Ed Balls: Tory spending plans could lead to NHS charging

Ed Balls

The Conservatives may have to start charging for NHS services or raise VAT if they win power because George Osborne’s plans to slash public spending are unachievable, shadow chancellor Ed Balls has said.

He issued the warning after calculating that the Tories’ plans would mean £70bn of cuts to public spending in the next parliament – more than double the amount admitted to by David Cameron and the chancellor.

Balls said such proposals would entail a police force smaller than when records began in the 1970s, an army of a size not seen since the days of Oliver Cromwell and 250,000 older people losing their social care.

He called on Osborne and Cameron to spell out how these cuts would be achieved or admit they could have to charge for the NHS, slash health spending or raise VAT.

Grant Shapps, the Conservative party chairman, dismissed the dossier produced by Balls and Labour as nonsense, saying it was worked out on the back of an envelope and full of “wild figures and accusations”.

Tory sources said that Balls did not believe his own claims about the likely impact of Osborne’s spending cuts on public services.

However, Paul Johnson, director of the Institute for Fiscal Studies, told BBC News that a figure of £40-70bn was “not difficult to come by” when looking at the Conservative plans if the ambition for a surplus to fund tax cuts is taken into consideration.

He said: “I don’t think it’s very useful to worry about whether we’re talking about £30bn or £40bn or exactly what the £70bn number means. I think there is a clear choice for the electorate though, a choice between one party which is talking about further significant cuts after next year and another party which is talking about much less significant cuts and more comfort about borrowing to invest.”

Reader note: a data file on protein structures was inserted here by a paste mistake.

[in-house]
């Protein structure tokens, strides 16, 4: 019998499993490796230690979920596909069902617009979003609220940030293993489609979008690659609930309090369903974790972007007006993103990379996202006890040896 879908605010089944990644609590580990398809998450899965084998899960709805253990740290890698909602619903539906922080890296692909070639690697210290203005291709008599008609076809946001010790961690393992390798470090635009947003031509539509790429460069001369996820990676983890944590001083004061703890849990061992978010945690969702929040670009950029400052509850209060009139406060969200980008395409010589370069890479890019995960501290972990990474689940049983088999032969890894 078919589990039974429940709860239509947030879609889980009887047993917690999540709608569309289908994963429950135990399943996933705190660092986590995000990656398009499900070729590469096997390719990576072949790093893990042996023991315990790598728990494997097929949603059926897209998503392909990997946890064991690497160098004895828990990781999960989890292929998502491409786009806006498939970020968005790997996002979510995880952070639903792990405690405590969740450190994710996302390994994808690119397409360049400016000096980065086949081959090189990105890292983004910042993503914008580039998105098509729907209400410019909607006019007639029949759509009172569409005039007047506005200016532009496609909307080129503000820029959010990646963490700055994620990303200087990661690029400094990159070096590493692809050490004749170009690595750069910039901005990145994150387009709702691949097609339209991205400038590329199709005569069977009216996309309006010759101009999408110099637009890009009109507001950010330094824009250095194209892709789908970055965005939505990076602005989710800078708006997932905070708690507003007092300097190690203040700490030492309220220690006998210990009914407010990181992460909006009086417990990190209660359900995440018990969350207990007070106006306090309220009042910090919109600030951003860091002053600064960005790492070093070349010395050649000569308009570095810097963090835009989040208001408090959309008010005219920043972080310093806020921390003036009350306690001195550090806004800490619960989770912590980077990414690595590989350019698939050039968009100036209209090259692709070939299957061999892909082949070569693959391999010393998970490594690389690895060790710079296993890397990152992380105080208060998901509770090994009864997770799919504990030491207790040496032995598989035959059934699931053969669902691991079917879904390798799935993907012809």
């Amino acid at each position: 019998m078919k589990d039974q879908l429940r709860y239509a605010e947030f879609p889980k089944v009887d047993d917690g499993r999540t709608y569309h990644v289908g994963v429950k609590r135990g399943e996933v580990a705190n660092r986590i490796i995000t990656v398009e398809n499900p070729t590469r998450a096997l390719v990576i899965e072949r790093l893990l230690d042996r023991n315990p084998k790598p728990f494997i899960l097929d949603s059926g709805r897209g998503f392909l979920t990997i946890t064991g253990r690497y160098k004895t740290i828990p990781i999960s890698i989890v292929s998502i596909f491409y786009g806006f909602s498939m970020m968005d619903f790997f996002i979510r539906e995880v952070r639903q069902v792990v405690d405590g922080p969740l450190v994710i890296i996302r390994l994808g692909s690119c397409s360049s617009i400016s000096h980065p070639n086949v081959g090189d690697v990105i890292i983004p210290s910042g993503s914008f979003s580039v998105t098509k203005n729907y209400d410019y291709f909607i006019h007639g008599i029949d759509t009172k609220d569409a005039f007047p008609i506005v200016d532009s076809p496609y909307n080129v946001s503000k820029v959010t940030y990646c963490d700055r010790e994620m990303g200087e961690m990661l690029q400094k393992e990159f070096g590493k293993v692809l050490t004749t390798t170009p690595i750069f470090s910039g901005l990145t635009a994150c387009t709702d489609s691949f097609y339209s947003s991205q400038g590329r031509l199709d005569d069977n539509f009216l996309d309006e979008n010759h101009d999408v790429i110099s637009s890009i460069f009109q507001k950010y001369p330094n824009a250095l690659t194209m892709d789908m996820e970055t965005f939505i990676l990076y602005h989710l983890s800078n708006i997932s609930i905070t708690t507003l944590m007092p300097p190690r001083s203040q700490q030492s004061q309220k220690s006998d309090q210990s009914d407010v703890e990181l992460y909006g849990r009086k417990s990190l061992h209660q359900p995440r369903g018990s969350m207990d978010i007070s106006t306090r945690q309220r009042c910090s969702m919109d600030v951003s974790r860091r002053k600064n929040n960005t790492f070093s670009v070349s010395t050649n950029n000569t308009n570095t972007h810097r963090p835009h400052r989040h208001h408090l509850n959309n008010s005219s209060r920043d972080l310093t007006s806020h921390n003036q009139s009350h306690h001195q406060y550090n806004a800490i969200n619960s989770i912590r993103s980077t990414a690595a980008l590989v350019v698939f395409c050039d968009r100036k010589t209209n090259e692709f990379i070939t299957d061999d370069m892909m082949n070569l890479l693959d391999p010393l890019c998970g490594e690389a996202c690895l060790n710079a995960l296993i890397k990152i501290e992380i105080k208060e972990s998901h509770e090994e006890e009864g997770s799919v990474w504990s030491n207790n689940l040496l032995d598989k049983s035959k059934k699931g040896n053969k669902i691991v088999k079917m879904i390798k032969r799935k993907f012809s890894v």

A Conservative backbencher, Charles Walker, told the BBC’s Daily Politics that he was not sure he agreed with the idea of ringfencing NHS spending.

Osborne has not responded directly to the dossier and will be absent from the last Treasury questions this parliament in the House of Commons because he is at a meeting in Brussels.

On discovering that Osborne will not be in parliament, Balls fired off a letter to the chancellor further demanding “honesty and clarity over your extreme and risky plans”.

He asked: “Will you proceed with £70bn of cuts, which will have an unprecedented and deeply destructive impact on non-protected departments, or do you in fact plan to cut the NHS?”

Balls said that since 1945 only seven countries in the developed world for which there was available health spending data had attempted reductions on the scale of Osborne’s plans. Across these examples, public spending on healthcare had been cut by 1% of GDP on average.

The shadow chancellor added: “This is the implication of the choice that George Osborne made last December, and which he is now trying to brush under the carpet.

“If he is to deliver on his autumn statement plans for a £23bn overall budget surplus, as he says, through a budget with no fiscal loosening, while promising unfunded tax cuts in the next parliament, then he is going to have to deliver these colossal cuts.

“The evidence is clear: countries which reduce public spending at the pace George Osborne intends have found they have had no alternative but to cut health spending.”

Balls said Labour’s plans would involve sensible spending cuts in non-protected departments. He said the party’s goal was to cut the deficit every year and balance the books – with a surplus on the current budget and national debt as a share of GDP falling – as soon as possible in the next parliament.

However, he shied away from giving a ratio of cuts to tax rises, or saying exactly how Labour would meet its spending reduction targets.

The shadow chancellor said two examples of his planned cuts were taking away winter fuel payments from the richest 5% of pensioners and capping child benefit rises at 1% for two years. He added that other efficiency savings had been set out in the party’s “zero-base review”.

Asked whether he was scaremongering about the Conservative plans, Balls said Labour’s warnings that the Tories would close Sure Start centres, raise VAT and reorganise the NHS had come true after the last election.

Powered by Guardian.co.ukThis article was written by Rowena Mason Political correspondent, for The Guardian on Monday 9th March 2015 15.59 Europe/London

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